The novel features believed characteristic of the invention are set forth in the appended claims. The invention itself, however, as well as other features and advantages thereof, will be best understood by reference to the detailed description which follows, read in conjunction with the accompanying drawings, wherein:
FIG. 1 is a greatly enlarged elevation view in section of a small part of a semiconductor chip having metal contacts made according to the invention;
FIG. 2 is a plan view of the part of the chip of FIG. 1; and
FIGS. 3a-3d are elevation views in section of the part of the chip corresponding to FIG. 1 at various stages in manufacture.
Referring to FIGS. 1 and 2, a metal-to-silicon contact made according to the invention consists of an aluminum strip 10 engaging a silicon bar 11 at a contact area 12, with aluminum sidewall segments 13 in an aperture 14 or at a step or discontinuity functioning to provide the desired thicker sidewalls. Typically, an MOS transistor 15 formed in the bar 11 includes a polysilicon gate 16, N+ source/drain regions 17, and thin gate oxide 18 as set forth in U.S. Pat. Nos. 4,055,444 or 4,240,092, assigned to Texas Instruments. Thick thermally-grown field oxide 19 surrounds the transistor 15 and contact area 12 of the face of the bar 11, and P+ channel-stop regions 20 underlie the field oxide. Low-temperature deposited oxide 21 covers the face of the bar to insulate the polycilicon 16 from the metal strips 10 at cross-over positions; usually a thinner layer 22 of thermal silicon oxide is grown beneath the deposited oxide 21.
Only a very small part of the silicon bar 11 is shown in FIG. 1 and 2. The bar would be a memory device as shown in U.S. Pat. Nos. 4,239,993 or 4,314,362, or a microcomputer device as shown in U.S. Pat. Nos. 4,074,351 or 3,991,305, all assigned to Texas Instruments, and so many thousands of transistors such as transistor 15 would be included. The device may employ double-level polysilicon as in U.S. Pat. No. 4,240,092, instead of only one level of polycrystalline silicon 16.
In FIGS. 3a-3d, a method of making the improved metal-to-silicon contacts is illustrated. FIG. 3a shows the bar 11 after the transistor 15 has been completed by a series of deposition, oxidation and impurity implant steps using photoresist masking, all as set forth in U.S. Pat. Nos. 4,055,444, 4,240,092, or 4,291,328. The thick oxide 21 has been deposited by conventional techniques, and the hole 14 has been etched using photoresist as a mask. The sidewalls of the hole 14 are nearly vertical, or in some cases may undercut, and the depth is perhaps 10,000 A or more so thinning or discontinuities could occur upon metallization. According to the invention, a two-step metal deposition sequence is used to enhance step coverage. As seen in FIG. 3b, a first layer 23 of metal is deposited by conventional techniques. Ordinarily this metal is aluminum or silicon-doped aluminum, although other metals such as molydenum, tungsten, or combinations could be used. The thickness of the layer 23 is about 10,000 A. Next an etch process is employed which is anisotropic or orientation-dependent; that is, material is removed vertically, but little is removed horizontally. A reactive ion etch, or various types of r.f. plasma etch as disclosed in U.S. Pat. No. 4,297,162 function in this manner. This etch process is terminated as soon as the horizontally-oriented parts have been etched through; for example, in a plasma etch reactor, a spectrum analyzer is employed to monitor the process, so the etch is terminated when a line indicating silicon oxide first occurs. The result is seen in FIG. 3c where the segments 13 remain after the layer 23 is removed from all horizontal surfaces, leaving metal on all vertical surfaces such as steps and sidewalls. The nature of the etch leaves the segments 13 sloping outward toward the bottom, so the step transistion is smoothed.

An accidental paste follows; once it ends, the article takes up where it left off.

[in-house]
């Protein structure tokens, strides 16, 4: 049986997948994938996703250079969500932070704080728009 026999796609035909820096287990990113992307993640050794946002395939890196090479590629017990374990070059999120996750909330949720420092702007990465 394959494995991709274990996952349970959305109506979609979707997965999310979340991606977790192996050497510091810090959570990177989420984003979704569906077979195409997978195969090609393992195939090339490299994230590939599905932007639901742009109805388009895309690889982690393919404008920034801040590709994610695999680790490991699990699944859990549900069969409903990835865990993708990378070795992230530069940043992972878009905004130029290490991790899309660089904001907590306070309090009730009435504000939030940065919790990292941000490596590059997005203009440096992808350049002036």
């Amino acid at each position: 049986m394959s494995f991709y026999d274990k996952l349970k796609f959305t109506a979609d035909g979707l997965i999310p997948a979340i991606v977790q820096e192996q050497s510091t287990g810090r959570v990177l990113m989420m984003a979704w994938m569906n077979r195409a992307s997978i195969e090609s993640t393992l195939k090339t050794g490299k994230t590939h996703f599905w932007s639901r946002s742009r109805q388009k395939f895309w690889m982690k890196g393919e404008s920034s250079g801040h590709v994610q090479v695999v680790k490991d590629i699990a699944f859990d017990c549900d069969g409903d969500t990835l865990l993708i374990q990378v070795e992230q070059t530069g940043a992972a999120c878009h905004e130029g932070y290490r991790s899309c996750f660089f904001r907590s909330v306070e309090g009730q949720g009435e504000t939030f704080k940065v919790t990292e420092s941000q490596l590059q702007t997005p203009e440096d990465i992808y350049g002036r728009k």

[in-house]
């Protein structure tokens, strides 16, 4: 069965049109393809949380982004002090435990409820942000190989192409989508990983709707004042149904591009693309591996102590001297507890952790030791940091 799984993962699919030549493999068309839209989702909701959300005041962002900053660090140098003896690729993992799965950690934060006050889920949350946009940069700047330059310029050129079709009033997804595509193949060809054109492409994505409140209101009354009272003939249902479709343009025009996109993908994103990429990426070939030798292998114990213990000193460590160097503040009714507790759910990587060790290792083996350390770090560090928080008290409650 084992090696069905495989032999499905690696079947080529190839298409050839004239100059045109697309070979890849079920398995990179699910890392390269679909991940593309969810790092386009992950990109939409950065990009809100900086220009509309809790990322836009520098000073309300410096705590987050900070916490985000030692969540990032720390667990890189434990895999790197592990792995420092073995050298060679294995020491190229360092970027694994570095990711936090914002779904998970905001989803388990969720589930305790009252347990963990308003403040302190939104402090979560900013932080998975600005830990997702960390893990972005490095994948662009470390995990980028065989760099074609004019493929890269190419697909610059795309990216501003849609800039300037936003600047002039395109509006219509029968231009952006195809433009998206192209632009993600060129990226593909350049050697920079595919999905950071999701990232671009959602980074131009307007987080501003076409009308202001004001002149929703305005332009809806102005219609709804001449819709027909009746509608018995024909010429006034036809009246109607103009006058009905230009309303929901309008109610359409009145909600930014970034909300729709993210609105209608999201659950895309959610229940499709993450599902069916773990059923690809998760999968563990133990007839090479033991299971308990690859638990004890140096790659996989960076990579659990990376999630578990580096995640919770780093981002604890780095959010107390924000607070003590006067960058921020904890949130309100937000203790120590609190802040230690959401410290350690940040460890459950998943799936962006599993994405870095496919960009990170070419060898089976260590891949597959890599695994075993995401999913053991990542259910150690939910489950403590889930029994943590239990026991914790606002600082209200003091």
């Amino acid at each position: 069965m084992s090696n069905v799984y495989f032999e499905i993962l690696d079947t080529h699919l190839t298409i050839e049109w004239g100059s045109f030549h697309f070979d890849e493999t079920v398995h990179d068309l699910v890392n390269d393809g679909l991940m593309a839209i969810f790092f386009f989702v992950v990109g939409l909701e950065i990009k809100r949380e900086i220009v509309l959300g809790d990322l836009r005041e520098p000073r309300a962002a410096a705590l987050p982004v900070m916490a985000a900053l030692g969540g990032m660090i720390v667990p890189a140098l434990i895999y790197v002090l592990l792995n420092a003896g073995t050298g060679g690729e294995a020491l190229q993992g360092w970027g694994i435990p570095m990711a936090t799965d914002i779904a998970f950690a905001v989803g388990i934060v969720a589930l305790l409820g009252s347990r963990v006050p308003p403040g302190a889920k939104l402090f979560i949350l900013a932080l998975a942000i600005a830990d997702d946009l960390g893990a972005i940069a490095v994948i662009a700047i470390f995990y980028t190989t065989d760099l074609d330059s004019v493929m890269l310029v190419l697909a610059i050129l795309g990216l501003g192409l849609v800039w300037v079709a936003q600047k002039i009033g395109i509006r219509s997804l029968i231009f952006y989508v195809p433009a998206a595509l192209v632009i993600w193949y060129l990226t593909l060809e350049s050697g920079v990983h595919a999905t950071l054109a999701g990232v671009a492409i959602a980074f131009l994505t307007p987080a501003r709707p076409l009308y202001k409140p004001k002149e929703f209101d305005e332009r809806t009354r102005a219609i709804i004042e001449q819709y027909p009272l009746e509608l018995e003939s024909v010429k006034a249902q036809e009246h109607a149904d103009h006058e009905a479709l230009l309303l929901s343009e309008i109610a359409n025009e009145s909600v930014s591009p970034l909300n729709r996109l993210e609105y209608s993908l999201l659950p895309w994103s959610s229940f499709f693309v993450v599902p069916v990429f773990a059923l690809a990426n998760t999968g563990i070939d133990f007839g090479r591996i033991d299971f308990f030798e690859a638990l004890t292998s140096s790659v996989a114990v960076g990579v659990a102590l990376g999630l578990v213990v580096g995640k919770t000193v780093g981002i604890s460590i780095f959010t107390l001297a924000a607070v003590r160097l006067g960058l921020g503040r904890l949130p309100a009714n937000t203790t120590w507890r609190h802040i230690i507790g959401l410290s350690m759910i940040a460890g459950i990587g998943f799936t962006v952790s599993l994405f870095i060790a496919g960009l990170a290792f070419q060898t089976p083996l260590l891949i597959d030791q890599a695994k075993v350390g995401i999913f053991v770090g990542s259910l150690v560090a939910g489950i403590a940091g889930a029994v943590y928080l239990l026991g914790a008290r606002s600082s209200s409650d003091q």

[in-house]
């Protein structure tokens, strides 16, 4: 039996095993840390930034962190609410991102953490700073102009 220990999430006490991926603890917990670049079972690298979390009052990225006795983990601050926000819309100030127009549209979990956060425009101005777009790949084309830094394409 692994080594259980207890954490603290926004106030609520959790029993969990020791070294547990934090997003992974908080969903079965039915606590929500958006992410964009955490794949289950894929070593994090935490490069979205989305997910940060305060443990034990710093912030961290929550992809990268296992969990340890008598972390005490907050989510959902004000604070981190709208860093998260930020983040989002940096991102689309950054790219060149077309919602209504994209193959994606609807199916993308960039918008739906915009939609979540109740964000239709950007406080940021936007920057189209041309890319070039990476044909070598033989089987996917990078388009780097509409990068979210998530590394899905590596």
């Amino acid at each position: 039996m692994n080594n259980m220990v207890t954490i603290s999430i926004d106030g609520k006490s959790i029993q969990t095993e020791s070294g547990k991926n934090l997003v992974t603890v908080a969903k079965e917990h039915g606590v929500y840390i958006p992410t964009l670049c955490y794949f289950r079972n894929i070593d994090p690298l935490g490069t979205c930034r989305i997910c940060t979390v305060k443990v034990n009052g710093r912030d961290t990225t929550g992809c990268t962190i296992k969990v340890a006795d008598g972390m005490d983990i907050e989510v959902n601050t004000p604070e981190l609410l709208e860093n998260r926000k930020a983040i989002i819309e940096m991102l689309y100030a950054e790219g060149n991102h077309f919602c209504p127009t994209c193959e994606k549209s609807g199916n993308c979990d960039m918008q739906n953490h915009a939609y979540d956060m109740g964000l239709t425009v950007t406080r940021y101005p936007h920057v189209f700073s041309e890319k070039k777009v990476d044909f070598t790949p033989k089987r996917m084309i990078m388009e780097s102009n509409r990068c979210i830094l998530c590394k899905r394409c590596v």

Turning now to FIGS. 3d, a second layer 10 of metal is deposited having a thickness about the same as the first. This layer 10 extends down into the aperture 14 to contact the silicon at the contact area 12. The segments 13 function to both increase the thickness at steps or sidewalls, and reduce the steepness. Yield and reliability are increased, and tolerances can be reduced for greater circuit density.
While this invention has been described with reference to an illustrative embodiment, this description is not intended to be construed in a limiting sense. Various modifications of the illustrative embodiment, as well as other embodiments of the invention, will be apparent to persons skilled in the art upon reference to this description. It is therefore contemplated that the appended claims will cover any such modifications or embodiments as fall within the true scope of the invention.